Jan 4, 2013

Disco Pacific

Ever hear of an "Earworm?"

The Wikipedia Encyclopedia describes earworm as "a piece of music that sticks in one's mind so that one seems to hear it, even when it's not being played." It's a haunting melody, a hard to shake tune, something you just can't get out of your head. Well, this is the story of one such earworm, or an album of earworms, which caught the world by storm.

It was March 1978, the movie "Saturday Night Fever" had been released a few months earlier, and flying at thirty-nine thousand feet, high above the clouds en-route to Tahiti, my headphones were rolling to the sounds of "Night Fever" by the Bee Gees. Once more the disco era, the beat, the dancing, the melodies had taken the world by storm. Songs from the new movie were being played almost everywhere in the world and this became the soundtrack for my South Pacific jaunt. 

I was on route to an assignment in the Solomon Islands to meet up with a crew to film a documentary for the CBC. Back at home-base, in the bureaucratic offices of the Corporation, the accountants were being insistent that I use up my stacked vacation days or they would pay me for them. I'd rather have the days off, so I asked to take a week off in Tahiti en route to the assignment. Of course, the women in the office, who themselves couldn't stop listening to the music of "Saturday Night Fever," were immediately jealous.

After landing at Papeete, the capital of Tahiti, and walking through the airport, the earworm was in full swing as I was drawn to the taxi driver who did the best marketing of all. He was swinging and singing along to "Stayin' Alive" by the Bee Gees. Then, his soul was on display as we drove along Papeete's picturesque waterfront, looking across at the island of Moorea. With "Boogie Shoes" by K.C. and the Sunshine Band blaring, my cab dodged road obstacles of cycles, dogs, tourists and buses. This was hectic.

Three songs had played before we pulled up to the mid-range hotel where we were met by the bellman who danced toward us singing "Disco Inferno" by the Tramps. This was my introduction to the South Pacific, and so far the trip reminded me of a musical. No, not the popular Rogers and Hammerstein musical, "South Pacific," which was set in this wonderful place; but this new, crazy dance scene.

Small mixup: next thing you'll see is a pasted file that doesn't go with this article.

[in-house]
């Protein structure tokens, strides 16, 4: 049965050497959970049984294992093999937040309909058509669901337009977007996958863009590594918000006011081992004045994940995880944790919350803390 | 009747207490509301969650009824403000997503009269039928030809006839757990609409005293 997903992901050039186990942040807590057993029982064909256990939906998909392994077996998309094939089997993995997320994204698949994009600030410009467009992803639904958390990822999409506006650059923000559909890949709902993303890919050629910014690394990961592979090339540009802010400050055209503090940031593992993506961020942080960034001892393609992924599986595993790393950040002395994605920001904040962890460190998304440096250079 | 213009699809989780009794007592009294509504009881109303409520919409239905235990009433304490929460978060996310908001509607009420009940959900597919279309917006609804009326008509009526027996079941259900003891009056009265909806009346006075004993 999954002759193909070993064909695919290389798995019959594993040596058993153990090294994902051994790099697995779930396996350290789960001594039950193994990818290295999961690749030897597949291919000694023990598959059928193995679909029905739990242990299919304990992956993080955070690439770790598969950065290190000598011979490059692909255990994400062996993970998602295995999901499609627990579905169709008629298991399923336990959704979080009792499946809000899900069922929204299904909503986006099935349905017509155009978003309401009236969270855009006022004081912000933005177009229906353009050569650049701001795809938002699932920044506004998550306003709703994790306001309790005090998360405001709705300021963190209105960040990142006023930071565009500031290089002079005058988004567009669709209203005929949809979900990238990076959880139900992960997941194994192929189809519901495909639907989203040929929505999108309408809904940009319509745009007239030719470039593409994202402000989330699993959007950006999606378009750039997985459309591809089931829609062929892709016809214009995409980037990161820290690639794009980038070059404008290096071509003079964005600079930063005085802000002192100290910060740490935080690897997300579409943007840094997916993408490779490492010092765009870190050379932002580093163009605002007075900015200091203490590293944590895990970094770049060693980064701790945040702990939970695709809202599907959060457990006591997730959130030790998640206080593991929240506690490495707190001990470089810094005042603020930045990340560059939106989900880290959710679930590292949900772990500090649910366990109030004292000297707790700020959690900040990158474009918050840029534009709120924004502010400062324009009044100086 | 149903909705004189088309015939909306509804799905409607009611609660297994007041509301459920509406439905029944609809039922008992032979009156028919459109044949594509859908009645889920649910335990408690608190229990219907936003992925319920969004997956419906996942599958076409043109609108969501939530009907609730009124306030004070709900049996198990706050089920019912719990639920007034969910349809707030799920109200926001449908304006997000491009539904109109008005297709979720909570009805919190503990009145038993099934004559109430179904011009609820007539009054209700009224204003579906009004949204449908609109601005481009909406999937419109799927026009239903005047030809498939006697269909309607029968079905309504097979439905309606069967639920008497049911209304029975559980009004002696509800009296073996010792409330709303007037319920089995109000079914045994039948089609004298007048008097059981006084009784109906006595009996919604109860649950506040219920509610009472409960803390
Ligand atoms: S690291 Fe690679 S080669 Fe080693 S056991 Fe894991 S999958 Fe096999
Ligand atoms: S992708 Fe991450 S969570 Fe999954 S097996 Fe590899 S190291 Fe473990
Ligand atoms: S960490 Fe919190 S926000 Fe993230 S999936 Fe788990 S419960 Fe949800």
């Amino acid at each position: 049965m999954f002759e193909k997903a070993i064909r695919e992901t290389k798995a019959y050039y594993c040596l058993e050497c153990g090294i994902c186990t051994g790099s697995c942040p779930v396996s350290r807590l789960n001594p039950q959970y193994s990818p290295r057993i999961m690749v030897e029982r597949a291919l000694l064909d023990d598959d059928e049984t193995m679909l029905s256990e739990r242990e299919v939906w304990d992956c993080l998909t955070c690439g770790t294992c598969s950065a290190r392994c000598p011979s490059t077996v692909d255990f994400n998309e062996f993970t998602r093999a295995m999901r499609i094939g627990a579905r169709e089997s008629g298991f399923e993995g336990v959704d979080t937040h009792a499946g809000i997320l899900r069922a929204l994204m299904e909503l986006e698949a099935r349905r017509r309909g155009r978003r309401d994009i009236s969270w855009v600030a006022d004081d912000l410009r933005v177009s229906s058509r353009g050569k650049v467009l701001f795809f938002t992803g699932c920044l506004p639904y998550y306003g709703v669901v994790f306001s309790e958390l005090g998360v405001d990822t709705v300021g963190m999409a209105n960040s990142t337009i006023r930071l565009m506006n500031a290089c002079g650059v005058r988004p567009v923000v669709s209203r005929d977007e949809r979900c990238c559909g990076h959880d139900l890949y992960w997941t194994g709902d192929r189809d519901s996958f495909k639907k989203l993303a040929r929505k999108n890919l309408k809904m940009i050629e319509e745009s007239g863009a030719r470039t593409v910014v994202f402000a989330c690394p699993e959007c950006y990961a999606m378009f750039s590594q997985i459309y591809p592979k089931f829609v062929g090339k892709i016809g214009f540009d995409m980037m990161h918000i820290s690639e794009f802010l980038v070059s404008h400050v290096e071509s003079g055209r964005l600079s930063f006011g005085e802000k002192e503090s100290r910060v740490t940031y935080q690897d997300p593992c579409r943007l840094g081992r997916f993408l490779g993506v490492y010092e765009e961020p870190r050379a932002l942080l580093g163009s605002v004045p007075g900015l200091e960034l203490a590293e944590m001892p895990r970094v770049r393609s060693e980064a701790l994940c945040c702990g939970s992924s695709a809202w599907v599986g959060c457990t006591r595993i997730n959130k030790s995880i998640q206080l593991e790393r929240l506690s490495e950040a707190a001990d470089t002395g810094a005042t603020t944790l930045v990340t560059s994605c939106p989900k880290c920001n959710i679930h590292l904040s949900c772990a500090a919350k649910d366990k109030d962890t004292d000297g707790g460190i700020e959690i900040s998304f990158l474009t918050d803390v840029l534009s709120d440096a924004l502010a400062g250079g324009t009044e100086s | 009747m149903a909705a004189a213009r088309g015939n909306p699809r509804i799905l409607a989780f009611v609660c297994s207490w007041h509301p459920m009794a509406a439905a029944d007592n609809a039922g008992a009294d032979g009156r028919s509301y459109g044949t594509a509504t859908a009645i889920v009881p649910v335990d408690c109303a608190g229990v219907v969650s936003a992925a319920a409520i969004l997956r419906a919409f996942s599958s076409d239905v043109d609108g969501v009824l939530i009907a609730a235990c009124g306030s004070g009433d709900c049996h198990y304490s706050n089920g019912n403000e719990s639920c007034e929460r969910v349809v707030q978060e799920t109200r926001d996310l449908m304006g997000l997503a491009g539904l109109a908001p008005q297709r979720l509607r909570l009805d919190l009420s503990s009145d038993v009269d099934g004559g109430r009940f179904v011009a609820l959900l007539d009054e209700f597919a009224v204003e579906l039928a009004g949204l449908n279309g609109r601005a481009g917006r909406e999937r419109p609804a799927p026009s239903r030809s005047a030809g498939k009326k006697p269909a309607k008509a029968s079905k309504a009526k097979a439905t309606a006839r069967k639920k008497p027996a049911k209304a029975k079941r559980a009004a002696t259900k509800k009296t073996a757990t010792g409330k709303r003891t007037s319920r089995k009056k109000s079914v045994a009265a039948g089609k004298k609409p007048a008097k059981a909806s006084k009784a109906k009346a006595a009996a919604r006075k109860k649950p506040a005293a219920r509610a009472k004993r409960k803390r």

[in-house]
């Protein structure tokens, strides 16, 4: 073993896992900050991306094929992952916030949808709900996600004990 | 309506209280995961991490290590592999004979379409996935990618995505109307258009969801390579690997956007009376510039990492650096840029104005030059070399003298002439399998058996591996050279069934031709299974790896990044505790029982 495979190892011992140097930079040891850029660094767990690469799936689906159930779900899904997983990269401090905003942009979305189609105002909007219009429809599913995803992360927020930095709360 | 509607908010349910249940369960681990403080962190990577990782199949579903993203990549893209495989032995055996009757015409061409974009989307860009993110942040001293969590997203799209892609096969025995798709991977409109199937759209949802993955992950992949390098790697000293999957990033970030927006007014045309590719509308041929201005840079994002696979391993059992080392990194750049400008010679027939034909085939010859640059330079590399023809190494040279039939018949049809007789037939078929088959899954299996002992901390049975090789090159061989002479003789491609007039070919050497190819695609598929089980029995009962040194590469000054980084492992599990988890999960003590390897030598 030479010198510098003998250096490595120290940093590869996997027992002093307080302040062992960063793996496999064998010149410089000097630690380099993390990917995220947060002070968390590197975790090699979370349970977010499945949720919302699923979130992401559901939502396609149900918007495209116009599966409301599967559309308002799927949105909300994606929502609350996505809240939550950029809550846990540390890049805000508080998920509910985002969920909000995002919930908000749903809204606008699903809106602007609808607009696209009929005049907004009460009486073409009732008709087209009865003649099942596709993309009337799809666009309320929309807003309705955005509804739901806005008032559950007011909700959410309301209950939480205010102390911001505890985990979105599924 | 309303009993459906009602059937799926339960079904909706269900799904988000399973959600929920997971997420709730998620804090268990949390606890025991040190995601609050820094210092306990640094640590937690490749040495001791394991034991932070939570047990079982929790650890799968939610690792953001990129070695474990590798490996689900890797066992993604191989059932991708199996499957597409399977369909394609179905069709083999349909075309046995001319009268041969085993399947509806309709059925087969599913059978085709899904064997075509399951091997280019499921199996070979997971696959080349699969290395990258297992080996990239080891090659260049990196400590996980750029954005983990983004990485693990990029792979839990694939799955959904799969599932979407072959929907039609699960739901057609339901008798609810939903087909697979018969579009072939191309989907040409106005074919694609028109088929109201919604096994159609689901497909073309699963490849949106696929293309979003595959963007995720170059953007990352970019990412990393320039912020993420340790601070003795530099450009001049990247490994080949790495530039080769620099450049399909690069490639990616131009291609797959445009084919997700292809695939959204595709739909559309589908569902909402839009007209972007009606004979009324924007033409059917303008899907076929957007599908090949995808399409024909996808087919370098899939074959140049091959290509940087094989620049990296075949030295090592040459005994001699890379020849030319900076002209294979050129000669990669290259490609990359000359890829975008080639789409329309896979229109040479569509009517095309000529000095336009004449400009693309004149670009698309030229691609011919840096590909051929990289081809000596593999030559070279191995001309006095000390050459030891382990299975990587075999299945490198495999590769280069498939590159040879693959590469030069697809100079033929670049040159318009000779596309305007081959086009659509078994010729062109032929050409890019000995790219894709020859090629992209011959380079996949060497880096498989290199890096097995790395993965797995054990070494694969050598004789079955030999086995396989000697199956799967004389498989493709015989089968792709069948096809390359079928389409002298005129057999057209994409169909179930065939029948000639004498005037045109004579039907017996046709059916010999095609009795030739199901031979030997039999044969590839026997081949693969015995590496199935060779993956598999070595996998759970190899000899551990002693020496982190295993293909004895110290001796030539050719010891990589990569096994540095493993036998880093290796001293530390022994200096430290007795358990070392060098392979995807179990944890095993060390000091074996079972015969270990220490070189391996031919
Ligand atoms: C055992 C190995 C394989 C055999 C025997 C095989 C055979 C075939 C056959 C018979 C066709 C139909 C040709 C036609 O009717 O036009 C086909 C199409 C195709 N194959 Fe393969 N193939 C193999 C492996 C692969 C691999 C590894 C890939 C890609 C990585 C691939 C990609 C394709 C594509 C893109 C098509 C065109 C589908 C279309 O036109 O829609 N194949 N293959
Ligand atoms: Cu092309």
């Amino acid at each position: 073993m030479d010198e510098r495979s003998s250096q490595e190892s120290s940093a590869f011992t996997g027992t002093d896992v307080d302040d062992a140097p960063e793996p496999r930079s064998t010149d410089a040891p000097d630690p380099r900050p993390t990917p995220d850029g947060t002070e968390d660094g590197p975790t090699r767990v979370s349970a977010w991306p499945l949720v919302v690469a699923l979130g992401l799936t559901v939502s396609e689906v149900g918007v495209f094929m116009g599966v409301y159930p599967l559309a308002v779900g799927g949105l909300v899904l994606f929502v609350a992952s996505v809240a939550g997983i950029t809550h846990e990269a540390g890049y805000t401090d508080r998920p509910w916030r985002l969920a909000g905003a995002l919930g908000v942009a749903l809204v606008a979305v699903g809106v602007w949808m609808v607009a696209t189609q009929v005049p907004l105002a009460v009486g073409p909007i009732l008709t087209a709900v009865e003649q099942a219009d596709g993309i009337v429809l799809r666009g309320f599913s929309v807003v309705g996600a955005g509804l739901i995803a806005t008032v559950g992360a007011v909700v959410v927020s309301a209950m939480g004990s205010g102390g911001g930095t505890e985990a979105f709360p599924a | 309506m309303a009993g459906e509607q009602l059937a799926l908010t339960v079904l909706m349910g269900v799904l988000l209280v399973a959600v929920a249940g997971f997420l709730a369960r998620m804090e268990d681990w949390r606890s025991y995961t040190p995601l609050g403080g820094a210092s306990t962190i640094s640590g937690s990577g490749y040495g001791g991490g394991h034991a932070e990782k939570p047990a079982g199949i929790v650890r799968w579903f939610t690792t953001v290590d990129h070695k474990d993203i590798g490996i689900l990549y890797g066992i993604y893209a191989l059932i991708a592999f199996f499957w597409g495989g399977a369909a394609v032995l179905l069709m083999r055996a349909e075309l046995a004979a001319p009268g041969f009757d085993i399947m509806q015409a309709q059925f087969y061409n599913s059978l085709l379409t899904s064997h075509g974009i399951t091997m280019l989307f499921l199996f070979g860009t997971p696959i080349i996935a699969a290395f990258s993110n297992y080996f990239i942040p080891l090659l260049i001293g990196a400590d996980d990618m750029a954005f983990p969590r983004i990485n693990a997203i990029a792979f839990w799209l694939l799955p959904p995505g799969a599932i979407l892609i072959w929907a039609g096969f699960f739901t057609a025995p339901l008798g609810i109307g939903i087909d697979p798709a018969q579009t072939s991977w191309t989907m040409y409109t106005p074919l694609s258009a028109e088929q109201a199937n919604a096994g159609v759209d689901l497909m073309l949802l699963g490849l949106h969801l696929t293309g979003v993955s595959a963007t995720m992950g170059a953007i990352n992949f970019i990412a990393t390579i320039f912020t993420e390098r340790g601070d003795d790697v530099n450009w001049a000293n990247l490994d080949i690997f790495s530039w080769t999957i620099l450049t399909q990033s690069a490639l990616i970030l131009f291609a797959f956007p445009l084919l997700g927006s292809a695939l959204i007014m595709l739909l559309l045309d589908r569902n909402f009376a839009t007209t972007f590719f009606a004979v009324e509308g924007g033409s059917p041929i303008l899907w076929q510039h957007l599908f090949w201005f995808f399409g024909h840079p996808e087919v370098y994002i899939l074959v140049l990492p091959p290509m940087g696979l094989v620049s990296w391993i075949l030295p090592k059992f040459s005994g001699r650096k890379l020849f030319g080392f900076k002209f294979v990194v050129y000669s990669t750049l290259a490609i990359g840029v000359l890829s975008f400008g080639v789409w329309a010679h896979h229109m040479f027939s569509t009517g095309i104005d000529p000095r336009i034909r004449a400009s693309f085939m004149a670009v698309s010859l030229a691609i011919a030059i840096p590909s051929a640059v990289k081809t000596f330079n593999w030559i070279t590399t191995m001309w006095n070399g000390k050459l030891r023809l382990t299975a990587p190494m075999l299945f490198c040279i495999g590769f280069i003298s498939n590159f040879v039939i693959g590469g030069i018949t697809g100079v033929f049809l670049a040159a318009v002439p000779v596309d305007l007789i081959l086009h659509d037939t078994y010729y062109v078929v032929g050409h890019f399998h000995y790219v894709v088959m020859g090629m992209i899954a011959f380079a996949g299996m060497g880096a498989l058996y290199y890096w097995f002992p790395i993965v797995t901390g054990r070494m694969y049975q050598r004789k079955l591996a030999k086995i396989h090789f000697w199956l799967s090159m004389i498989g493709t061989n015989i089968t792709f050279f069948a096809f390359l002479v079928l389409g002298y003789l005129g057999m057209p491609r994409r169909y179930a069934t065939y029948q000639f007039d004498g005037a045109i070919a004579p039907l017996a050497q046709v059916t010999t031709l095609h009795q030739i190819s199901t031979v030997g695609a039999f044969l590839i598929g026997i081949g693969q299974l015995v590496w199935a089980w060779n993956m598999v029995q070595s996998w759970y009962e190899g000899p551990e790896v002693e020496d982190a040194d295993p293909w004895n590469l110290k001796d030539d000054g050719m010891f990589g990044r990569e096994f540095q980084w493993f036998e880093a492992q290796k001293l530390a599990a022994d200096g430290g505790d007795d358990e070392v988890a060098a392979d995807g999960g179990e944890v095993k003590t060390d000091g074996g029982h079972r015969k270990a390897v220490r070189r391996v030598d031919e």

The movie soundtrack was a compilation of old and new (1977) Bee Gees songs mingled with a few other danceable tunes from groups like The Tramps, Tavares, M.F.S.B. and K.C. and the Sunshine Band. Each group made a lot of money and sold endless tickets for what was, in this viewer's opinion, a very mediocre film. But the album became the most successful soundtrack of all time.

The next day a sign caught my eye. I had been whistling my way down a main street to the tune of the Bee Gees song "More than a Woman," emanating from a local breakfast joint, when I was stopped in my tracks. The Club Med on Bora Bora was having a three-day special. Flight, hotel and all meals, including dancing. I was on the next plane.

It was a spectacular flight along the French Polynesian string of mountainous islands rising up from the dark Pacific, surrounded by turquoise atolls, warm lagoons and white sandy beaches. This was paradise. So, too, was the Bora Bora airport, sitting on the outer reef. I climbed down from the small inter-island plane and my jaw dropped at the sight of the pure-white sand and the turquoise lagoon stretching toward the island mountain. Could there be a better place on earth? Beside me stood a young woman, also heading for Club Med, who had just taken off her head phones to gaze. The sound coming from those mini speakers was "Jive Talkin'" by the Bee Gees. Somehow I wanted to hear the old classic "Sleepy Lagoon." But that wasn't of the day.